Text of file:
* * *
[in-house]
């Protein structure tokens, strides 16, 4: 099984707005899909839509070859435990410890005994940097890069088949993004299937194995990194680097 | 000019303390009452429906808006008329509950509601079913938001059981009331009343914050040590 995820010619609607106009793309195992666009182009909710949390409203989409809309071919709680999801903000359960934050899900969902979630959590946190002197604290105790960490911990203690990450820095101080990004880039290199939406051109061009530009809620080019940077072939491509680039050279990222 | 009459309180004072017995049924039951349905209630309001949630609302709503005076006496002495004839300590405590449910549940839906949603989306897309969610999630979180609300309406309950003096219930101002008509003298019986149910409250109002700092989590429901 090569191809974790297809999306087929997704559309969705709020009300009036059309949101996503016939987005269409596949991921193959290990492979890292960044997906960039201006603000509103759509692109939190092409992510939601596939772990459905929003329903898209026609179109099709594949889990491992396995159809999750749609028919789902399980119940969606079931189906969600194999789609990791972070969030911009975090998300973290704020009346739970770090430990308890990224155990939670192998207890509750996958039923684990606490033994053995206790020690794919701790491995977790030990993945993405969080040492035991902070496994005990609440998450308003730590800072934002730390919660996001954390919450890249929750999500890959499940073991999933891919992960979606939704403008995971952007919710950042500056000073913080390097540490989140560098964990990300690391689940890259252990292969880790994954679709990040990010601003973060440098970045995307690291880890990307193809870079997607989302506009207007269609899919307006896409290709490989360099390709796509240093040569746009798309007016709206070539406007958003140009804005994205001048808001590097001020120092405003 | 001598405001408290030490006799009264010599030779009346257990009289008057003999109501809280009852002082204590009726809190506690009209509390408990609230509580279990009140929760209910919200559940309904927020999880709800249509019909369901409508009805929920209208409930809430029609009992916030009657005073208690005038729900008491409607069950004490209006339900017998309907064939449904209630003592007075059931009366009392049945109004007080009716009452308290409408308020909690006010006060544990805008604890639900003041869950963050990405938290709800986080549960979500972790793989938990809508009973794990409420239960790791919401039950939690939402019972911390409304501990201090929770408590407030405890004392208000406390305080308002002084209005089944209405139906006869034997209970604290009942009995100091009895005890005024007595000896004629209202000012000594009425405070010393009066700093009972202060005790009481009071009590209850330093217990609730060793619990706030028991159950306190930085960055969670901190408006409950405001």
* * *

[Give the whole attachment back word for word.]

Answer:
[in-house]
């Protein structure tokens, strides 16, 4: 099984707005899909839509070859435990410890005994940097890069088949993004299937194995990194680097 | 000019303390009452429906808006008329509950509601079913938001059981009331009343914050040590 995820010619609607106009793309195992666009182009909710949390409203989409809309071919709680999801903000359960934050899900969902979630959590946190002197604290105790960490911990203690990450820095101080990004880039290199939406051109061009530009809620080019940077072939491509680039050279990222 | 009459309180004072017995049924039951349905209630309001949630609302709503005076006496002495004839300590405590449910549940839906949603989306897309969610999630979180609300309406309950003096219930101002008509003298019986149910409250109002700092989590429901 090569191809974790297809999306087929997704559309969705709020009300009036059309949101996503016939987005269409596949991921193959290990492979890292960044997906960039201006603000509103759509692109939190092409992510939601596939772990459905929003329903898209026609179109099709594949889990491992396995159809999750749609028919789902399980119940969606079931189906969600194999789609990791972070969030911009975090998300973290704020009346739970770090430990308890990224155990939670192998207890509750996958039923684990606490033994053995206790020690794919701790491995977790030990993945993405969080040492035991902070496994005990609440998450308003730590800072934002730390919660996001954390919450890249929750999500890959499940073991999933891919992960979606939704403008995971952007919710950042500056000073913080390097540490989140560098964990990300690391689940890259252990292969880790994954679709990040990010601003973060440098970045995307690291880890990307193809870079997607989302506009207007269609899919307006896409290709490989360099390709796509240093040569746009798309007016709206070539406007958003140009804005994205001048808001590097001020120092405003 | 001598405001408290030490006799009264010599030779009346257990009289008057003999109501809280009852002082204590009726809190506690009209509390408990609230509580279990009140929760209910919200559940309904927020999880709800249509019909369901409508009805929920209208409930809430029609009992916030009657005073208690005038729900008491409607069950004490209006339900017998309907064939449904209630003592007075059931009366009392049945109004007080009716009452308290409408308020909690006010006060544990805008604890639900003041869950963050990405938290709800986080549960979500972790793989938990809508009973794990409420239960790791919401039950939690939402019972911390409304501990201090929770408590407030405890004392208000406390305080308002002084209005089944209405139906006869034997209970604290009942009995100091009895005890005024007595000896004629209202000012000594009425405070010393009066700093009972202060005790009481009071009590209850330093217990609730060793619990706030028991159950306190930085960055969670901190408006409950405001």